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Shedding Light on Graves’ Disease

02 February 2022

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You may not realize it, but your neck is home to one of the most important glands in the entire body. The thyroid, a small gland in your neck that resembles a butterfly, produces hormones responsible for anything from metabolism to the energy you need to get through the day.

Any changes to your thyroid, known as thyroid malfunction, can create a litany of medical problems. One notable disease, called Graves’ disease, is responsible for a majority of overactive thyroid cases. We’ll dive deeper into what exactly causes Graves’ disease, which symptoms occur because of it and how it can be treated.


Is Graves’ disease an autoimmune disease?

There are more than 80 known autoimmune diseases that affect 24 million Americans. Graves’ disease is one of them, affecting about 1 in 200 Americans.

In most people, your body signals the immune system when a foreign invader (germs, bacteria, viruses, etc.) is present. The immune system initiates a defense via antibodies to eradicate these harmful pathogens. In people with autoimmune diseases, the body misinterprets healthy cells and organs for disease-causing cells. The subsequent response then causes autoimmune diseases.

Graves’ disease involves an autoimmune attack on the thyroid, which causes it to become overactive, a condition known as hyperthyroidism. Graves’ disease is the most common cause of hyperthyroidism.

While it can affect both sexes, Graves’ disease is eight more times common in women than men and occurs most in middle-aged people (30 to 50 years old).

What causes Graves’ disease?

The exact cause isn’t clear, although there is some belief underlying genetic abnormalities combined with a trigger, such as an infection, lead to Graves’ disease.

While some autoimmune diseases cause a reaction that destroys healthy cells, Graves’ disease has the opposite effect. The antibodies, called thyroid stimulating immunoglobulins (TSI), created during the immune system response binds to thyroid cells and mistakenly acts as a thyroid stimulator. This signals the pituitary gland to make more thyroid hormones – triiodothyronine (T3) and thyroxine (T4) are the two main thyroid hormones – even though it isn’t needed.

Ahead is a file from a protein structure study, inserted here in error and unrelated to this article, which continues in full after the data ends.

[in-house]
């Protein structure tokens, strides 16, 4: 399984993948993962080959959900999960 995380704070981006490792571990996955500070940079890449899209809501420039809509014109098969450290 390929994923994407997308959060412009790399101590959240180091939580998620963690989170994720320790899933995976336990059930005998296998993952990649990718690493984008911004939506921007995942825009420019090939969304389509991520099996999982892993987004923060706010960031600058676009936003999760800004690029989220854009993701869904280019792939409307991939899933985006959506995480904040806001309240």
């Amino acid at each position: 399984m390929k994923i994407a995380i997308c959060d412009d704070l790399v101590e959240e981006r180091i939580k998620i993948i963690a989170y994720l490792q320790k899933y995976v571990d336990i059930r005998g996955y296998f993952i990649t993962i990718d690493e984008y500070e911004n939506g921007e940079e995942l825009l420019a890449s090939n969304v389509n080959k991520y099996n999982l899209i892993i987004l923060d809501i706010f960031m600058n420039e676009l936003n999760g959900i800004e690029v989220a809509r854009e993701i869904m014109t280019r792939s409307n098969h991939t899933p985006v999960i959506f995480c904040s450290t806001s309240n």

Graves’ disease symptoms

Hyperthyroidism is the main symptom associated with Graves’ disease, but your eyes and skin can also be affected.


Hyperthyroidism speeds up your body functions. Think of it this way: An overactive thyroid is like loading your body with stimulants. Stimulants increase your central nervous activity, which in turn make your heart beat faster. This explains why some people with Graves’ disease experience a rapid heart beat. 

It also speeds up your digestive system, leading to increased episodes of bowel movements or diarrhea. Just like drinking too much coffee can make you irritable or jittery, Graves’ disease can have the same effect. It’s common to have trouble sleeping or experience muscular complications. When too much thyroxine is released, it can make your muscles stiff and weak.

Too much thyroxine can cause thyrotoxicosis, which may lead to a swollen neck and the eventual development of a goiter.

Most of all, an overproduction of thyroid hormones sends your metabolism into overdrive. Unexpected weight loss is one of the more common symptoms of Graves’ disease. Many people gain the weight back once they begin hormone-controlling medications.

Graves’ eye disease

Graves’ disease and Graves’ eye disease (also called Graves’ ophthalmology) may occur at the same time or independently of each other, but they do stem from the same issue – a faulty immune system response. For this specific eye disease, the tissue around the eyes is the target of the immune system attack. The resulting swelling and inflammation can cause bulging eyes, increased pain and swelling around the eye sockets and decreased vision due.